The runners run, and the rest cheer loudly as can be and high-five every which way. There are signs and incredibly annoying bullhorns, and even a few DJs set up here and there to provide entertainment.
This year’s race brought nearly 50,000 people to the streets of New York and even showed a few famous faces amongst the crowd. Those included Aston Kutcher (age 44) actor and comedian married to the “luckiest girl alive,” Mila Kunis, then there's Claire Holt (age 34, running her first marathon) famous for her work as Rebekah Mikaelson, sister vampire in the series “The Originals,” and most notably, Casey Neistat (age 41) a filmmaker, creative You-Tuber, and creative guru who celebrated his homecoming with a video on the marathon experience (i got beat up at the NYC Marathon 2022 - YouTube).
The race begins annually with the wheelchair divisions who roll through at an incredible rate and bring everyone’s hands together throughout the five boroughs at the incredible feat, for the 26.2-mile event. Next the professionals, men, and women division in just over 2 and a half hours running at blurry paces as they book it through the five boroughs.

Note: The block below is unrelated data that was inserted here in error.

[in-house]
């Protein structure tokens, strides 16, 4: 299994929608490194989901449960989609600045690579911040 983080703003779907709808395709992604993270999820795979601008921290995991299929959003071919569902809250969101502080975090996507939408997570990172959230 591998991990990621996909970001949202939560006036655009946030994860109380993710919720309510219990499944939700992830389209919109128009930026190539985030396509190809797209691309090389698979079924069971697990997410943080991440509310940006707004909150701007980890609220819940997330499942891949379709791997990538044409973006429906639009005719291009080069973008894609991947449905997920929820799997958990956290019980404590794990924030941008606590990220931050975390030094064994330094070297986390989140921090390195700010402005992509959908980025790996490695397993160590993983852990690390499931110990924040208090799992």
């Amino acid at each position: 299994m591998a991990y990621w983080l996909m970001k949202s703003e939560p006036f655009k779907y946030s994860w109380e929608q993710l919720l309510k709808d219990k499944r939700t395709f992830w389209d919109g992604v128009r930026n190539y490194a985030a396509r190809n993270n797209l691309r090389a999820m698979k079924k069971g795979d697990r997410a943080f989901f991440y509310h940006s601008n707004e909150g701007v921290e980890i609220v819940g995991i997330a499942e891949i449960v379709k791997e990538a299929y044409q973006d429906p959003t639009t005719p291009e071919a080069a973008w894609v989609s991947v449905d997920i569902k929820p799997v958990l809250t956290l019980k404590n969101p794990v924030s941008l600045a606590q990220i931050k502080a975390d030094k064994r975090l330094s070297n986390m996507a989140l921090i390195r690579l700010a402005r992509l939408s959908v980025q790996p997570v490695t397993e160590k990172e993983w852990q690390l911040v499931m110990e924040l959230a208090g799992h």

Then there's everyone else, different waves of people from the guides leading the blind, foreign visitors representing loud and proud their country and color, to fully painted body art, and just everyday runners bopping along, feeling that high that comes with the challenge until they cross the finish line.
It inspires me, and as I look around the feeling is mutual whether 5 or 50 you see smiling faces cheering and offering their hands as a sign of support and showing the true spirit of NYC.
People running stop to thank those watching or grab water to quench their thirst and a goo packet to get a quick burst of energy only to chuck it a few miles later. 26.2 miles is no small fry and I say kudos to all those who do. If that’s not you, grab a coffee and bagel and come cheer on your fellow New Yorkers, make a sign, or throw up a high-five, snap a photo, and you too can be off to the races.
4. Daaa Bronx Bombers
There’s nothing more important to some New Yorkers than their hometown boys. The New York YANKEES, a major league baseball (MLB) team, sports the famous blue and white pinstripes. The other NY Team, the Mets share New York and operate out of Queens, a neighboring borough.
The Yanks, one of the most successful sports teams in history was home to many of the GREATS. Even if you know nothing about baseball outside of watching Sandlot, you've heard of Babe Ruth, right?